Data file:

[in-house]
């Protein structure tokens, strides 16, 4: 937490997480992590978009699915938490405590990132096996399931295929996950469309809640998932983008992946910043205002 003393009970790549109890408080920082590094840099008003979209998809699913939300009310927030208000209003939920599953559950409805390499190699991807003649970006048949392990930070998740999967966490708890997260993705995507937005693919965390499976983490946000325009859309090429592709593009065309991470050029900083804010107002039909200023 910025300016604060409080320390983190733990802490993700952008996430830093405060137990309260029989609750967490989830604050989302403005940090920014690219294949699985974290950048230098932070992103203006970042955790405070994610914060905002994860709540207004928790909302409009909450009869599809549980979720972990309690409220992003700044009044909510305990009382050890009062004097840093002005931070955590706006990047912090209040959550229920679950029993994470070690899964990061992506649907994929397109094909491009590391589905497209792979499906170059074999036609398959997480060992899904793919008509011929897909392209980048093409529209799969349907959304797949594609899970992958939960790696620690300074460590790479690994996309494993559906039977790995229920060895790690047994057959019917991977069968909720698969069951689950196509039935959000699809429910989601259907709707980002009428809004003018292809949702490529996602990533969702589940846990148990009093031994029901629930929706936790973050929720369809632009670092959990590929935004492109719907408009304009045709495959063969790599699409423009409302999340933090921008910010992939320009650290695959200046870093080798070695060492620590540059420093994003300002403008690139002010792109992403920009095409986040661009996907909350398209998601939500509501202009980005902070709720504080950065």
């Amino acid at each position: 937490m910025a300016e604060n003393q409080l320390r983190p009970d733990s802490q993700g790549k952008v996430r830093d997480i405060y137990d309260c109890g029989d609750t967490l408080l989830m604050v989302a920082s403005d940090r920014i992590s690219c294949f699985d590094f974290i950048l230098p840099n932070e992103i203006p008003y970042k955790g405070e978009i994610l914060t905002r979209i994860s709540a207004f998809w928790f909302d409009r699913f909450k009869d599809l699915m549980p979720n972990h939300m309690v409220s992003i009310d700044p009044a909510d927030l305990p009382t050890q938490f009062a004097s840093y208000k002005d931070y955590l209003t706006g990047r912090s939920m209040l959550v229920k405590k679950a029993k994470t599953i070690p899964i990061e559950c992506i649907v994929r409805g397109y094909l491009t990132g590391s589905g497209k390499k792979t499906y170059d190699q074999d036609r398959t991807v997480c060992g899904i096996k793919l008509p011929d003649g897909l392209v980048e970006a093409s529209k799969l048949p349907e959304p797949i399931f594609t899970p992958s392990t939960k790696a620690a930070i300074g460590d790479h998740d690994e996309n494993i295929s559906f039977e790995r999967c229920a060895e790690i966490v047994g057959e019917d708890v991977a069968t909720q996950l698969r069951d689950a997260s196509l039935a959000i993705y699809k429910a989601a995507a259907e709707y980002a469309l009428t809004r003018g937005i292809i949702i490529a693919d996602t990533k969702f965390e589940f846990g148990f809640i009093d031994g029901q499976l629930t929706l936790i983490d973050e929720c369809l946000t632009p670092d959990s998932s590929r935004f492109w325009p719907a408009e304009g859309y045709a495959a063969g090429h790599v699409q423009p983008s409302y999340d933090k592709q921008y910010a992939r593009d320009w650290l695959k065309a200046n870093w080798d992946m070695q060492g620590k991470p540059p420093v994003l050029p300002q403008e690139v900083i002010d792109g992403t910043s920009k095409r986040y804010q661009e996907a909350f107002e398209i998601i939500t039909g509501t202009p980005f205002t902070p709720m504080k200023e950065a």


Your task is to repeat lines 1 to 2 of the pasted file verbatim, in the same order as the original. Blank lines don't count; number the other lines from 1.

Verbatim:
[in-house]
């Protein structure tokens, strides 16, 4: 937490997480992590978009699915938490405590990132096996399931295929996950469309809640998932983008992946910043205002 003393009970790549109890408080920082590094840099008003979209998809699913939300009310927030208000209003939920599953559950409805390499190699991807003649970006048949392990930070998740999967966490708890997260993705995507937005693919965390499976983490946000325009859309090429592709593009065309991470050029900083804010107002039909200023 910025300016604060409080320390983190733990802490993700952008996430830093405060137990309260029989609750967490989830604050989302403005940090920014690219294949699985974290950048230098932070992103203006970042955790405070994610914060905002994860709540207004928790909302409009909450009869599809549980979720972990309690409220992003700044009044909510305990009382050890009062004097840093002005931070955590706006990047912090209040959550229920679950029993994470070690899964990061992506649907994929397109094909491009590391589905497209792979499906170059074999036609398959997480060992899904793919008509011929897909392209980048093409529209799969349907959304797949594609899970992958939960790696620690300074460590790479690994996309494993559906039977790995229920060895790690047994057959019917991977069968909720698969069951689950196509039935959000699809429910989601259907709707980002009428809004003018292809949702490529996602990533969702589940846990148990009093031994029901629930929706936790973050929720369809632009670092959990590929935004492109719907408009304009045709495959063969790599699409423009409302999340933090921008910010992939320009650290695959200046870093080798070695060492620590540059420093994003300002403008690139002010792109992403920009095409986040661009996907909350398209998601939500509501202009980005902070709720504080950065």